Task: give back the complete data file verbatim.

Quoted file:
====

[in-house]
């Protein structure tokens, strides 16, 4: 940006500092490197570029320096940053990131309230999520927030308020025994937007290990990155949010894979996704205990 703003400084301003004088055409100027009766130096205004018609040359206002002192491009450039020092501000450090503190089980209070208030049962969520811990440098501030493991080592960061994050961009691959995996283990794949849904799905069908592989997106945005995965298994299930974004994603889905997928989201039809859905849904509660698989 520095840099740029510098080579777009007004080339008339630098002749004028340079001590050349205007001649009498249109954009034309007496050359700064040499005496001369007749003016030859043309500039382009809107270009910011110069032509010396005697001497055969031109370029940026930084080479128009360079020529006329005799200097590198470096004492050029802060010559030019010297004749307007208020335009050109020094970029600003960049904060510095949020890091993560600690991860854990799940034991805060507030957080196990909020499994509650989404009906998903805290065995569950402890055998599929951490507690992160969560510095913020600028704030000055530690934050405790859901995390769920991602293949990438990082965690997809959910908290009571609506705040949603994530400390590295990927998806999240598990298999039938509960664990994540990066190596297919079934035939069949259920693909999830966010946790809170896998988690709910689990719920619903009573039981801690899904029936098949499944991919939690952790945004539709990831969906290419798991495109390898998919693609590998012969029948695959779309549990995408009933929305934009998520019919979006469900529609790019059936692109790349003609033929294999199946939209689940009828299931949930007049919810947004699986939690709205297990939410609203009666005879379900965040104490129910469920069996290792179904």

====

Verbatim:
[in-house]
């Protein structure tokens, strides 16, 4: 940006500092490197570029320096940053990131309230999520927030308020025994937007290990990155949010894979996704205990 703003400084301003004088055409100027009766130096205004018609040359206002002192491009450039020092501000450090503190089980209070208030049962969520811990440098501030493991080592960061994050961009691959995996283990794949849904799905069908592989997106945005995965298994299930974004994603889905997928989201039809859905849904509660698989 520095840099740029510098080579777009007004080339008339630098002749004028340079001590050349205007001649009498249109954009034309007496050359700064040499005496001369007749003016030859043309500039382009809107270009910011110069032509010396005697001497055969031109370029940026930084080479128009360079020529006329005799200097590198470096004492050029802060010559030019010297004749307007208020335009050109020094970029600003960049904060510095949020890091993560600690991860854990799940034991805060507030957080196990909020499994509650989404009906998903805290065995569950402890055998599929951490507690992160969560510095913020600028704030000055530690934050405790859901995390769920991602293949990438990082965690997809959910908290009571609506705040949603994530400390590295990927998806999240598990298999039938509960664990994540990066190596297919079934035939069949259920693909999830966010946790809170896998988690709910689990719920619903009573039981801690899904029936098949499944991919939690952790945004539709990831969906290419798991495109390898998919693609590998012969029948695959779309549990995408009933929305934009998520019919979006469900529609790019059936692109790349003609033929294999199946939209689940009828299931949930007049919810947004699986939690709205297990939410609203009666005879379900965040104490129910469920069996290792179904």